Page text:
When you have young children who have never experienced a loss before, you may not know what to do. After all, the last thing you want is for your children to know the pain of loss and grief, but you also know that you cannot keep the truth from your child when someone they love has passed on. Keep in mind a few simple steps you can take to help your child through this difficult time.
Be Truthful and Honest
When it comes to grief and loss, the last thing you want is to be disingenuous with your children. As you tell them that their loved one has passed on, they will likely have two reactions.
The first will be sadness. This means tears, crying, and the like. Do not shame your child's emotions by telling them not to cry or insisting that they calm down. Instead, console them, sit with them, and cry with them. Your honest emotions will help your child to know that expressing their emotions is okay.
The second reaction will be inquisitiveness. Your child will have questions about the circumstances of the loss of their loved one and what will happen next. Answer their questions to the best of your ability. Do not avoid the question simply because you are uncomfortable or it is a difficult subject. Your child has a need to understand what has happened, and as their parent you are responsible for providing this understanding.
Prepare Them For The Funeral
Funerals are a time to grieve and to try to find peace and closure. However, for a child who has never attended funeral services, the whole thing can be scary and confusing. As such, preparing them for the proceedings ahead of time will help to ease their discomfort.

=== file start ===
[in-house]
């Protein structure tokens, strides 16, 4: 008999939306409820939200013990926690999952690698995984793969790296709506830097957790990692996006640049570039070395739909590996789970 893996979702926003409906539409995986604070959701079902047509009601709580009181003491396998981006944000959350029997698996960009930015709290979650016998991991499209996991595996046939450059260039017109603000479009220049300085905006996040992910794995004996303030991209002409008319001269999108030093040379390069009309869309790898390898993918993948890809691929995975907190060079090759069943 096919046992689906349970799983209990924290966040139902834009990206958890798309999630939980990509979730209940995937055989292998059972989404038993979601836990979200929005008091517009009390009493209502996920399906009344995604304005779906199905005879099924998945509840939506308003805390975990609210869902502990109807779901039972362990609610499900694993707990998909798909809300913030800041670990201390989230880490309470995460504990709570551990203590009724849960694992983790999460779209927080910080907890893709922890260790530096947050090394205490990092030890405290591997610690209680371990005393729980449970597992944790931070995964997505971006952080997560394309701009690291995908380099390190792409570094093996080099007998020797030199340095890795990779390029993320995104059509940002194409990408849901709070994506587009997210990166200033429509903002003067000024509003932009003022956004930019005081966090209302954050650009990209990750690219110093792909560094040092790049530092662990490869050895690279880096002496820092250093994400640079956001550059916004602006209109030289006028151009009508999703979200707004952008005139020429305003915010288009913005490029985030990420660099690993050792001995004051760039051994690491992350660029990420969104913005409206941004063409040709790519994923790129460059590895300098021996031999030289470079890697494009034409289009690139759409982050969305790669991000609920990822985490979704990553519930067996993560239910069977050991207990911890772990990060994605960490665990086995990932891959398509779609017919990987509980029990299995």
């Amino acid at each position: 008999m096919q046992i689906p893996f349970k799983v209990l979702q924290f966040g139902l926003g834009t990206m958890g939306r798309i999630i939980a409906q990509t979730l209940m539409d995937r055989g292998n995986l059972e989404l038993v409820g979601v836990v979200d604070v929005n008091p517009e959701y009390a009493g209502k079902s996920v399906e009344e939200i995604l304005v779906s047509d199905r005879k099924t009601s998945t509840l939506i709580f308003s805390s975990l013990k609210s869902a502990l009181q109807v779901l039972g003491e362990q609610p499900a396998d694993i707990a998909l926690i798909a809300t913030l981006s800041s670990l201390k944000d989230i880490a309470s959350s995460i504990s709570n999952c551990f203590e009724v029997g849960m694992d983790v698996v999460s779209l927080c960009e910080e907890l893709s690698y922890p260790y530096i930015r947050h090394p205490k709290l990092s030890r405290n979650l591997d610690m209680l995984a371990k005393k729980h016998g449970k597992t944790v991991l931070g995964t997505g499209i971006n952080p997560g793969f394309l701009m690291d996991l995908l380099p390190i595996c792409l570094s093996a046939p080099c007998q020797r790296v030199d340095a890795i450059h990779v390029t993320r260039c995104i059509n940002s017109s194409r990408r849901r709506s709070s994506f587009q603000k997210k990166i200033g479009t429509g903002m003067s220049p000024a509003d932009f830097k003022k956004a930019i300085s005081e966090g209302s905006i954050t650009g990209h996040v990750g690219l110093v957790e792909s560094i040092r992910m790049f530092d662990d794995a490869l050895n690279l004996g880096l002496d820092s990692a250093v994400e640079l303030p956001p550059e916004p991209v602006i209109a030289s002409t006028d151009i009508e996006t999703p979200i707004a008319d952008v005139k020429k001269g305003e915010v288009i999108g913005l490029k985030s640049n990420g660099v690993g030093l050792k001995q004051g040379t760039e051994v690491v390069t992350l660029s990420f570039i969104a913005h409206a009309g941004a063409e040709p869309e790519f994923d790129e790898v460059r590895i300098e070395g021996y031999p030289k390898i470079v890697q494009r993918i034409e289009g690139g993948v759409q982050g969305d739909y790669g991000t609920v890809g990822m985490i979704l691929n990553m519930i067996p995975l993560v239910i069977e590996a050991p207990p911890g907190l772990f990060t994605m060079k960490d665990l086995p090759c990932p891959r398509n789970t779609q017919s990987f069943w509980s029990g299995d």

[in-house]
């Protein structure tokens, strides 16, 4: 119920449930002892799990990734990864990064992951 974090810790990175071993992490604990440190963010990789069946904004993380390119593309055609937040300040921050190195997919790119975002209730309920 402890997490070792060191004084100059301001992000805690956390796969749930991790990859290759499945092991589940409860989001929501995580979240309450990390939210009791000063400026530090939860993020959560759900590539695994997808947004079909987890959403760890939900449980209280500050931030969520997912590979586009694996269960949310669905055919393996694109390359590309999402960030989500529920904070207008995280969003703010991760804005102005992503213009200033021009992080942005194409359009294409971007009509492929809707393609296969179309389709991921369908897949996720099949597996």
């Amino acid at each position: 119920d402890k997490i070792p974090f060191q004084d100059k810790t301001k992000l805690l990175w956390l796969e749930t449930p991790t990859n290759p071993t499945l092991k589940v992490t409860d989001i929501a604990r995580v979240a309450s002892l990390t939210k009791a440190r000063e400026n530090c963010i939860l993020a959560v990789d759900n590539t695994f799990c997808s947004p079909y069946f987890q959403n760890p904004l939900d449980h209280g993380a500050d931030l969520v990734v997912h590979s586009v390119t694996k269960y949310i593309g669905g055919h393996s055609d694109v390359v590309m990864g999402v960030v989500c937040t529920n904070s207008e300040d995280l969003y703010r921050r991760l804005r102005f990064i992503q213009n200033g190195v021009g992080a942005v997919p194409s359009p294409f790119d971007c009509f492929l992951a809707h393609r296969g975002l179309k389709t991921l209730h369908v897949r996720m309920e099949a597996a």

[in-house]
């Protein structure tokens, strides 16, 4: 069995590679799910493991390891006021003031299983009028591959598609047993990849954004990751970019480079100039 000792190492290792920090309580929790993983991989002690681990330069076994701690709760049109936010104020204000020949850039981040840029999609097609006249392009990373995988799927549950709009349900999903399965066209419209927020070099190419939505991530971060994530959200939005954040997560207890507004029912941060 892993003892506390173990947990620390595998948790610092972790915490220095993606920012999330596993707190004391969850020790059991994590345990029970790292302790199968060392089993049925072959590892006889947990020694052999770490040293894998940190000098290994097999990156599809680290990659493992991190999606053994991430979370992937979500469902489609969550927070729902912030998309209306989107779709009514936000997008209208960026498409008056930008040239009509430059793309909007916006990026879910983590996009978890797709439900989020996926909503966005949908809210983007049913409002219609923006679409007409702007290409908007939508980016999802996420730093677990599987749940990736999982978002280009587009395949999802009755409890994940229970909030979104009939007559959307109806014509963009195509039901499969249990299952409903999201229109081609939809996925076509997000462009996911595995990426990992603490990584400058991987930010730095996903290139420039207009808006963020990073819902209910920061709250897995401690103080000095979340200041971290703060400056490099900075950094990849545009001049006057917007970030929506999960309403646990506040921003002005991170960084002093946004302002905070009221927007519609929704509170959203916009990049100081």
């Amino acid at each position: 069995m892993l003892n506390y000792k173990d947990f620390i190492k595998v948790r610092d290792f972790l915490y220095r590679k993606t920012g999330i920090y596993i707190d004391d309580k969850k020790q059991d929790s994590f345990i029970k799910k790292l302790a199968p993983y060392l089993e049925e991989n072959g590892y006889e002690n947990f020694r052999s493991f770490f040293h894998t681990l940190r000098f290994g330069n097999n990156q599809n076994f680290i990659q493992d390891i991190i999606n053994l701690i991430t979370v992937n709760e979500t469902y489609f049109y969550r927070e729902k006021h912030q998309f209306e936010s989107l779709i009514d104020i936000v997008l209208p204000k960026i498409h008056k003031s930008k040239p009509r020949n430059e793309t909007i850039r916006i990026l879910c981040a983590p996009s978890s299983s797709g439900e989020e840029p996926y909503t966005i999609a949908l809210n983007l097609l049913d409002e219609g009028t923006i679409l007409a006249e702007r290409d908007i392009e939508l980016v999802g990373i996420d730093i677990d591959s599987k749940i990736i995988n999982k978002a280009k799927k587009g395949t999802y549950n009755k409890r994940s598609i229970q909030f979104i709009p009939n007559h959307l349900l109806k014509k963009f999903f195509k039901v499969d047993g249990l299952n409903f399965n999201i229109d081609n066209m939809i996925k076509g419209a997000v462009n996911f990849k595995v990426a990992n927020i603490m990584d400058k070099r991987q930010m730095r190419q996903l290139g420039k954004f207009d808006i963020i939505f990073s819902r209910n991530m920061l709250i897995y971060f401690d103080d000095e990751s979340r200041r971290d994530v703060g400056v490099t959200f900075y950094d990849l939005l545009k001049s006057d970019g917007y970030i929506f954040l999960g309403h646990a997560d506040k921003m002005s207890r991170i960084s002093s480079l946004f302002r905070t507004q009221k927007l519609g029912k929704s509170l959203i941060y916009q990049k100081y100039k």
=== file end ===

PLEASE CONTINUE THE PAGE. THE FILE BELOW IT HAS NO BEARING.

Whether your loved one will be buried or has been cremated, explain this to your child. An open casket may frighten children, especially the very young. Before you get to the funeral home, tell them what they will see. You may even want to bring your child to tour the funeral home, like Christmans Funeral Home Inc, earlier in the day, so they can ask questions if they have them. Explain that they will be able to see their loved one one last time to say goodbye.
If, on the other hand, your loved one has been cremated, the explanation may be a little bit more complicated. Your child will not recognize the urn as their lost loved one and will need to be told that the urn contains the remains of your family member. Try not to use words like "burn" when you explain cremation to your child. Their imagination may run away with them causing them distress.
Take Them To A Grief Counselor
If your child seems to be struggling more than they should or cannot accept the loss of their loved one, you may want to take them to a grief counselor. These therapists will be able to effectively talk to your child about their loss in a non-biased way, allowing them to express their emotions in an open and accepting forum.
While you want to protect your child from all that is painful and difficult in life, the loss of a loved one is something you cannot avoid. Help them to deal with their loss and their questions or confusion and you and your child will be able to make it through this difficult time together.